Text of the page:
In Denmark, Immigrant Birds May Have To Pay Their Own Way

 As the climate changes, birds of a feather no longer necessarily flock together. (PLOS ONE)

As the climate changes, birds of a feather no longer necessarily flock together. (PLOS ONE)

Climate change is driving a parade of species to find new homes (including Homo sapiens). But how deep will the public dig to aid and conserve recent (and future) animal refugees? In Denmark, not very. A recent study published in the journal PLOS ONE reports that country’s citizens are willing to pay far more in taxes to protect native birds than incoming ones—even when the natives themselves have one bony foot out the door. Continue reading

New study shows that migration flyways and winter destinations of sparrows are unique to each bird


A new paper by Dr. Jeremy Ross from the University of Oklahoma describes the use of tiny devices strapped to birds’ backs called geolocators, which capture the individual migration routes of lark sparrows in North America. By sensing the light levels, these backpacks can pinpoint the location of a bird anywhere in the world, even if retrieving the data-logger can sometimes pose a major problem.

This study, published in the online journal Animal Migration, mapped for the first time the routes traveled by three lark sparrows after they left their breeding grounds in Ohio. When the birds returned to the site the following year, Dr. Ross and colleagues retrieved their loggers and mapped where they had gone in the interim. Continue reading

Birds That Use Quantum Mechanics to Migrate


Researchers in the budding field of quantum biology hypothesize that birds are capable of using properties of quantum mechanics to help them make their extraordinary annual migrations. In particular researchers speculate that quantum entanglement can influence light-sensitive molecules within the eyes of birds and help them to “see” the Earth’s magnetic fields. Some experts predict that if true, this would mean that birds are capable of maintaining quantum entanglement for periods of time longer than those that can be detected using the most current and sensitive scientific instrumentation. Continue reading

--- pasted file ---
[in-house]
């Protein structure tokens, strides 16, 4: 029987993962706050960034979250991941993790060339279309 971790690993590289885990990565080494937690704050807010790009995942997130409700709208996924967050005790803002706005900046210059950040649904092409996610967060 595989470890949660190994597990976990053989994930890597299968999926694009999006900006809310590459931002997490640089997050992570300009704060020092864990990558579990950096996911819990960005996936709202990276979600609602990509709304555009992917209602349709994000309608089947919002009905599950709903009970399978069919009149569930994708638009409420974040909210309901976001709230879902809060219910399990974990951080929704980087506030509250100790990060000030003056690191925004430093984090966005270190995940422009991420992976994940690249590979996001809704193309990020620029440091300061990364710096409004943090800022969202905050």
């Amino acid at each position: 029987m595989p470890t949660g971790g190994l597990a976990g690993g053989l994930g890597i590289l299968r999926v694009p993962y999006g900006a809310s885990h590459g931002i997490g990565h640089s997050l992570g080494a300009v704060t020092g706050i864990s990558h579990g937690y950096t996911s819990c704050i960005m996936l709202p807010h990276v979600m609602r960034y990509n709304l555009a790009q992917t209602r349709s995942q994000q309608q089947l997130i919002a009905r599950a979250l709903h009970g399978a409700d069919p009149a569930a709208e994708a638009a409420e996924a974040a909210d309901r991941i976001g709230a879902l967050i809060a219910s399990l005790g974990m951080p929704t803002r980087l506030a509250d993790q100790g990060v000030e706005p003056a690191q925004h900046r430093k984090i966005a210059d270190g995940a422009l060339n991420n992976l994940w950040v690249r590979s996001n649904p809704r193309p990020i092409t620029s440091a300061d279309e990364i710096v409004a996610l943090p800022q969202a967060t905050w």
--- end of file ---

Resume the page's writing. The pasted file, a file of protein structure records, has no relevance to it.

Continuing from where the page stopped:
Tracking migration of songbirds is difficult but enlightening

Calories are precious when tiny songbirds, many species weighing an ounce or less, migrate thousands of miles from (and to) Central and South America.

Scientists once assumed, sans evidence of another answer, that songbirds followed a migratory path similar to the flyways of ducks and geese.But terrestrial birds aren’t reliant on the same habitats.

“There really isn’t a relatively narrow migration path for them, and they aren’t necessarily in the same place in spring and fall,” said Frank La Sorte, a Cornell Lab of Ornithology researcher and lead author of a paper in the Journal of Biogeography. Continue reading

Chris Packham: Malta is a bird hell

BBC nature presenter Chris Packham. Photograph: Steve Meddle/ITV/REX

When Chris Packham announced he was heading to Malta to report on the island’s annual spring bird shoot as if he was a war correspondent covering a conflict, even his admirers probably thought he was guilty of hyperbole.

But after a week in which the naturalist has detained by police for five hours, shoved to the ground by gunmen and witnessed the illegal killing of dozens of endangered birds, his mission to raise awareness of the annual slaughter of migratory birds has been more like a battle than he imagined. Continue reading

Solar Panels Frying Birds Along Major Migration Path

solar-plant-afp-640x480Some animal rights activists are wondering just how many birds green energy may unintentionally kill as more and more birds turn up dead at solar energy facilities throughout California.

A recent article by Vice author Lex Berko notes that dead birds are being found with “singed wings” around several California solar energy facilities.

It happens that many of California’s solar plants are, the article claims, in the path of “the four major north-to-south trajectories for migratory birds” called “the Pacific Flyway.” Continue reading